If the federal government puts $15 billion into the car companies, it will have made a start at fixing The Big Three. It may take another $100 billion to finish the job, and, if the recession runs on and the Japanese keep making better cars, the whole rescue could fall apart.
The piece of the car industry puzzle which is not being addressed is what happens if a substantial number of the auto supply firms go under?
According to The Wall Street Journal, "Many suppliers were financially weak going into this crisis and they now face an extended period of extremely slow sales."
The problem is a great example of how the federal government can fix the head of the problem while allowing the body to die. In the end, the two pieces rely on one another for survival. That seems to have been lost in the process.
Two things happen as suppliers disappear. The first is that when they cannot operate, the supply chain is broken and, in many cases, the big auto firms have a lock-up in production. Pieces go into the assembly line, but, lacking some of the critical parts, the finished product does not come out.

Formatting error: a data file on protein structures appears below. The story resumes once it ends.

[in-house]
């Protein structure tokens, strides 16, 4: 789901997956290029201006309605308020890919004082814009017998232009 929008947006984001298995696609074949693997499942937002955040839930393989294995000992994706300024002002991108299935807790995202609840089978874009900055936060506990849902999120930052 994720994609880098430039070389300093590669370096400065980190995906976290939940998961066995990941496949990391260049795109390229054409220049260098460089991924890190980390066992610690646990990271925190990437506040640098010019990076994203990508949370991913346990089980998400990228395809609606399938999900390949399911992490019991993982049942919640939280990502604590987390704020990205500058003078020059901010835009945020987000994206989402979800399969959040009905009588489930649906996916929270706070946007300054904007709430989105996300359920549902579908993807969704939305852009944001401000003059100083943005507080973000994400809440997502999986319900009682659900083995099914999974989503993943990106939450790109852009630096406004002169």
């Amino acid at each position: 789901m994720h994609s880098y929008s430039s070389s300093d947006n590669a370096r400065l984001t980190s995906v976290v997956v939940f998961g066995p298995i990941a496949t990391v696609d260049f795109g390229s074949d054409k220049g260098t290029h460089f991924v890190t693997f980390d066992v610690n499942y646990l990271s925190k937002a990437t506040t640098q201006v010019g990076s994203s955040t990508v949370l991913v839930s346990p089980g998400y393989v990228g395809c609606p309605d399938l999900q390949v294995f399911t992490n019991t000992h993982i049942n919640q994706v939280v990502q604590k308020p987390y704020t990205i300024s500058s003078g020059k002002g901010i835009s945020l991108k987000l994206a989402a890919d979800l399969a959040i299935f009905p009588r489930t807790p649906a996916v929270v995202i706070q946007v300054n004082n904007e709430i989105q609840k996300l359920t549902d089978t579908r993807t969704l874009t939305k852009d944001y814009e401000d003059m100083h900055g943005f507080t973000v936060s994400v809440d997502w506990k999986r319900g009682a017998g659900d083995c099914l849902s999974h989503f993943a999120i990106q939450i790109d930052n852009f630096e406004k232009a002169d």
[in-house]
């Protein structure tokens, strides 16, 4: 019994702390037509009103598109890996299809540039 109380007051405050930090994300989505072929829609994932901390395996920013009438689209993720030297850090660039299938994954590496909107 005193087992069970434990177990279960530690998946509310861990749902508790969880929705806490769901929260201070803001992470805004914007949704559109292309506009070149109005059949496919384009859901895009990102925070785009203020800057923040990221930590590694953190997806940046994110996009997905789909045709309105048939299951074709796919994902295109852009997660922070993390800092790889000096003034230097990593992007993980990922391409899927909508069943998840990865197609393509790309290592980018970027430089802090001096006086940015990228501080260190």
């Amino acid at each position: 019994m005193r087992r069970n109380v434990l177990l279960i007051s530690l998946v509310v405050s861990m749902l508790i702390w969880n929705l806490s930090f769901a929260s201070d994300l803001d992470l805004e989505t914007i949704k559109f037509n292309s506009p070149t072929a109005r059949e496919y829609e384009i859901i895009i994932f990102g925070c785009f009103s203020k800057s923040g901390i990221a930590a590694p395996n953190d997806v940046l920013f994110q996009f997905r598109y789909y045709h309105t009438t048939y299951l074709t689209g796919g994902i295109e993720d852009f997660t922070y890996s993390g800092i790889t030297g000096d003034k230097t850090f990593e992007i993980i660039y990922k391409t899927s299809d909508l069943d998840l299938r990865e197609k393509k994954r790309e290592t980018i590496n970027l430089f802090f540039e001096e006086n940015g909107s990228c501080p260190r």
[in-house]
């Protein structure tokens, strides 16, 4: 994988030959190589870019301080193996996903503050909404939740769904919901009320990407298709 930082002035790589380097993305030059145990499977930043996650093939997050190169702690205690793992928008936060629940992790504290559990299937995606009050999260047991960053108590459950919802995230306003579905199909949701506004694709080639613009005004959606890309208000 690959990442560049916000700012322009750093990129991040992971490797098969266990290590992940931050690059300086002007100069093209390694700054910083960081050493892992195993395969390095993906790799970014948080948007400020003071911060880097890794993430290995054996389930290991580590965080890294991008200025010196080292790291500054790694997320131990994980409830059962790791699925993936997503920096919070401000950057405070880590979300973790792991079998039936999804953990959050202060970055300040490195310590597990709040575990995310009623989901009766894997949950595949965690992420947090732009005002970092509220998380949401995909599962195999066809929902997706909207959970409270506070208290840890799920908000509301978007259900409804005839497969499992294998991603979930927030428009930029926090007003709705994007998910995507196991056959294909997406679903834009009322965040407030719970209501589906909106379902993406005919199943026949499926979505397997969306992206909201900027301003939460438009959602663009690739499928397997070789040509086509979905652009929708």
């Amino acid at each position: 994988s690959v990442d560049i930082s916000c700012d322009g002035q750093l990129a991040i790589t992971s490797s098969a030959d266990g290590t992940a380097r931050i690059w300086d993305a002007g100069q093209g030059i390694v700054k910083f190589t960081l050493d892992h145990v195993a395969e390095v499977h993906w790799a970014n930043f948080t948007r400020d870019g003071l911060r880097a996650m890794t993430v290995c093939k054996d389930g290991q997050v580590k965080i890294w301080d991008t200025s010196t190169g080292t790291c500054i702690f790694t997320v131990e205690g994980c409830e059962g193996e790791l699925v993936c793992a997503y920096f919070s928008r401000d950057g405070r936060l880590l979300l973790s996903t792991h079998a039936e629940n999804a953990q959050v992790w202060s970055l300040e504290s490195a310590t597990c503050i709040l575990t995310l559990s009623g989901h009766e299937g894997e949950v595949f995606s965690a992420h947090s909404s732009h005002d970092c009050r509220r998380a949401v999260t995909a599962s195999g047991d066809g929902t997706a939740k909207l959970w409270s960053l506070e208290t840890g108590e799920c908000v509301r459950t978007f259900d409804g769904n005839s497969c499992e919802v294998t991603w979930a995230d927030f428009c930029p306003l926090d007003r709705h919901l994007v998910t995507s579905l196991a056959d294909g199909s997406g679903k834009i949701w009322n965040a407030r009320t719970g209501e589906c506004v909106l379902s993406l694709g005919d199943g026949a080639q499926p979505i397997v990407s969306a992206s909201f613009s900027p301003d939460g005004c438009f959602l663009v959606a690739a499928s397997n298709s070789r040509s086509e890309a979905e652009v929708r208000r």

The more insidious issue is that with fewer parts companies, the leverage of those left over becomes greater as each day passes. Without the ability to conduct competitive bidding, the car companies are trapped into paying higher prices than the might have in a robust supplier economy. The idea of building vehicles are lower prices gets undermined. One of the essential ingredients of the rescue never takes hold.
If the rescue of America’s car companies gets a promising start, it won’t last long if the related parts of the larger system begin to dissolve.
Douglas A. McIntyre